The God has created a man in order that he creates that the God fails to do

Friday, 21 March 2014

Einstein's letter in Dmitri Ivanenko's Archive

In honour of Einstein's birthday:

In 1929, Albert Einstein was invited to participate to 1st Soviet Conference on Theoretical Physics in Kharkiv, USSR. This is his answer that, unfortunately, he cannot do, and where he discusses some scientific questions.

This letter is in the Archive of Dmitri Ivanenko, an organizer of that Conference.

Friday, 14 March 2014

Foundations of Modern Physics 3: Classical field theory

Classical field theory admits a comprehensive formulation in terms of fibre bundles and graded manifolds.

Observable classical fields are even (commutative) electromagnetic and gravitational fields and odd (anti-commutative) Dirac spinor fields. One also considers classical non-Abelian gauge fields and Higgs fields. Classical gauge and gravitation field theories are conventionally formulated in the geometric terms of fibre bundles. Generalizing this geometric formulation, one comes to the following.

Axiom I. Even classical fields are sections of smooth fibre bundles over smooth manifolds.

As a consequence, it is essential that classical fields on a smooth manifold X represented by sections of a fibre bundle over X form a projective module of finite rank over the ring C(X) of smooth real functions on X in accordance with the well-known Serre – Swan theorem.

There are different descriptions of odd fields either on graded manifolds or supermanifolds. Note that both graded manifolds and supermanifolds are described in terms of sheaves of graded commutative algebras, but graded manifolds are characterized by sheaves on smooth manifolds, while supermanifolds are constructed by gluing of sheaves on supervector spaces. In order to treat odd and even fields on the same level, one can follow the above mentioned Serre – Swan theorem, which states that, if an anti-commutative algebra is generated by a projective C(X)-module of finite rank, it is isomorphic to the algebra of graded functions on a graded manifold whose body is X.

Axiom II. Odd classical fields on a smooth manifold X are elements of the structure algebra of a graded manifold whose body is X.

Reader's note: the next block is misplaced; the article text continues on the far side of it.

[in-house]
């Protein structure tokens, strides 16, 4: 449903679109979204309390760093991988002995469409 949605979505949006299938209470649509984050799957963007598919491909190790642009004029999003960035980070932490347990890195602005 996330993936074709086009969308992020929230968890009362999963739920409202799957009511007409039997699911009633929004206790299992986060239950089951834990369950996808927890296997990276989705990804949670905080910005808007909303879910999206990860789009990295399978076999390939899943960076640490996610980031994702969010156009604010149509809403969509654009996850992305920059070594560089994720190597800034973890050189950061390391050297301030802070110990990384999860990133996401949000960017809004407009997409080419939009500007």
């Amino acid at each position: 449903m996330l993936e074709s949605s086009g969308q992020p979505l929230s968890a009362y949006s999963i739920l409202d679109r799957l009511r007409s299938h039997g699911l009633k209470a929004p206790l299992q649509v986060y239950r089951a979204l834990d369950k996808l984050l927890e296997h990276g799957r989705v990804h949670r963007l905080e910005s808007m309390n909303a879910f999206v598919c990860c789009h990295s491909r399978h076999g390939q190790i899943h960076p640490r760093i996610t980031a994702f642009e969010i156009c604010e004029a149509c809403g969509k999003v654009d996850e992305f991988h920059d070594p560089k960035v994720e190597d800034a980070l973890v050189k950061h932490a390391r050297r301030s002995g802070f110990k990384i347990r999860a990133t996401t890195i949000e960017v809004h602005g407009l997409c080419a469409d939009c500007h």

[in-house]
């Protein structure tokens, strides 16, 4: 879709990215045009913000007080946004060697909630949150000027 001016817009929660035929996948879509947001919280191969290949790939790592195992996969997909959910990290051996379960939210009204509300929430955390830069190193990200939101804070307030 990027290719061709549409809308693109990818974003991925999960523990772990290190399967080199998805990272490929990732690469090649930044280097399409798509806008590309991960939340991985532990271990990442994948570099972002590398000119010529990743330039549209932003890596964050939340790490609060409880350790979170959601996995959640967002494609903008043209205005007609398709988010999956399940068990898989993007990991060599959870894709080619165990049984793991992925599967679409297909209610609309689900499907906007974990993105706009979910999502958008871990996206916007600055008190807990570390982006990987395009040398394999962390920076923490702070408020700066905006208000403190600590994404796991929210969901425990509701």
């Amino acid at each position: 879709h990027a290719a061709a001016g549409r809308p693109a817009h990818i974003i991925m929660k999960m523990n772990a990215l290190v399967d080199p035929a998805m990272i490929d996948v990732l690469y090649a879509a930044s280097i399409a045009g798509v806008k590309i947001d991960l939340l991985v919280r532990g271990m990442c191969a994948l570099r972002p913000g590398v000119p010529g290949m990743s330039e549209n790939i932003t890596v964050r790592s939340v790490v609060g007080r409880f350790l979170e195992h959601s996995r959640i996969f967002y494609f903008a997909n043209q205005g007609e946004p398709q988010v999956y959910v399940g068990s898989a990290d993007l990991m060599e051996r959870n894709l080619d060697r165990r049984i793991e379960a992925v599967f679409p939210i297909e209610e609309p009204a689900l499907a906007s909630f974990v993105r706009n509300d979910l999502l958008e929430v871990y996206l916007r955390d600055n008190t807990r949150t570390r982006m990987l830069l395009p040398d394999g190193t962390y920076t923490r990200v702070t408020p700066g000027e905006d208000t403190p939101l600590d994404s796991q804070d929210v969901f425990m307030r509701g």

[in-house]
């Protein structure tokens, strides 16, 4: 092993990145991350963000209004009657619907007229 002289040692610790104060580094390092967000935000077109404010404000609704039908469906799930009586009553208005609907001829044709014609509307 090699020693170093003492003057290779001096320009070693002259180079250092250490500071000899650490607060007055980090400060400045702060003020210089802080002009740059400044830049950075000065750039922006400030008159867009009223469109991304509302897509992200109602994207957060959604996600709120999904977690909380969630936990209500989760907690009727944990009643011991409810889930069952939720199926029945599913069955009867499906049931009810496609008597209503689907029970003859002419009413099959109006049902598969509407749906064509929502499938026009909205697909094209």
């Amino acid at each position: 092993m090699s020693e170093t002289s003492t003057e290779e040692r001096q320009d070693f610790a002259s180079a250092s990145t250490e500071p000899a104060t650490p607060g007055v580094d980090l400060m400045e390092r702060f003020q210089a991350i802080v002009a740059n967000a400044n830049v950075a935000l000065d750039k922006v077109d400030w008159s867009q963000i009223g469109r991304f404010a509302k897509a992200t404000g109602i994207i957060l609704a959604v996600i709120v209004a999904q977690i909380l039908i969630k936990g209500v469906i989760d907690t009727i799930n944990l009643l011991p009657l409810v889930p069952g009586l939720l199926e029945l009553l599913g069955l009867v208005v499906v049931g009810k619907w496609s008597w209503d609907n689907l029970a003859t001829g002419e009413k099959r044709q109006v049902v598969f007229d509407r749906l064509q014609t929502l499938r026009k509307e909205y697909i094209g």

Dynamic equations of all observable classical fields including electromagnetic, spinor and gravitational fields are Euler – Lagrange equations derived from a Lagrangian. This fact leads us to the following.

Axiom III. Classical field theory is a Lagrangian theory.

Lagrangian theory on fibre bundles and graded manifolds is adequately formulated in algebraic terms of the variational bicomplex of exterior forms on jet manifolds. The Euler – Lagrange operator is a coboundary operator of this bicomplex and its cohomology provides the first variational formula, the first Noether theorem and conservation laws. Thus classical field theory is formulated in a complete way, but we obtain something more, namely, its prequantization.

Quantization of Lagrangian field theory essentially depends on its degeneracy characterized by a family of non-trivial reducible Noether identities. These Noether identities can obey first-stage Noether identities, which in turn are subject to the second-stage ones, and so on. This hierarchy of Noether identities is described by the exact Koszul - Tate chain complex of antifields. The second Noether theorem associates to this Koszul--Tate complex the cochain sequence of ghosts with the ascent gauge operator, whose components are gauge and higher-stage gauge symmetries of Lagrangian field theory. If gauge symmetries are algebraically closed, this gauge operator admits a nilpotent BRST prolongation. Thus we come to the BRST extension of original Lagrangian field theory which is a first step towards its quantization.


G.Giachetta, L. Mangiarotti, G.Sardanashvily, Advanced Classical Field Theory (WS, 2009) (#)
G.Sardanashvily, Classical field theory. Advanced mathematical formulation, Int. J. Geom. Methods Modern Physics, 5 (2008) 1163 (#)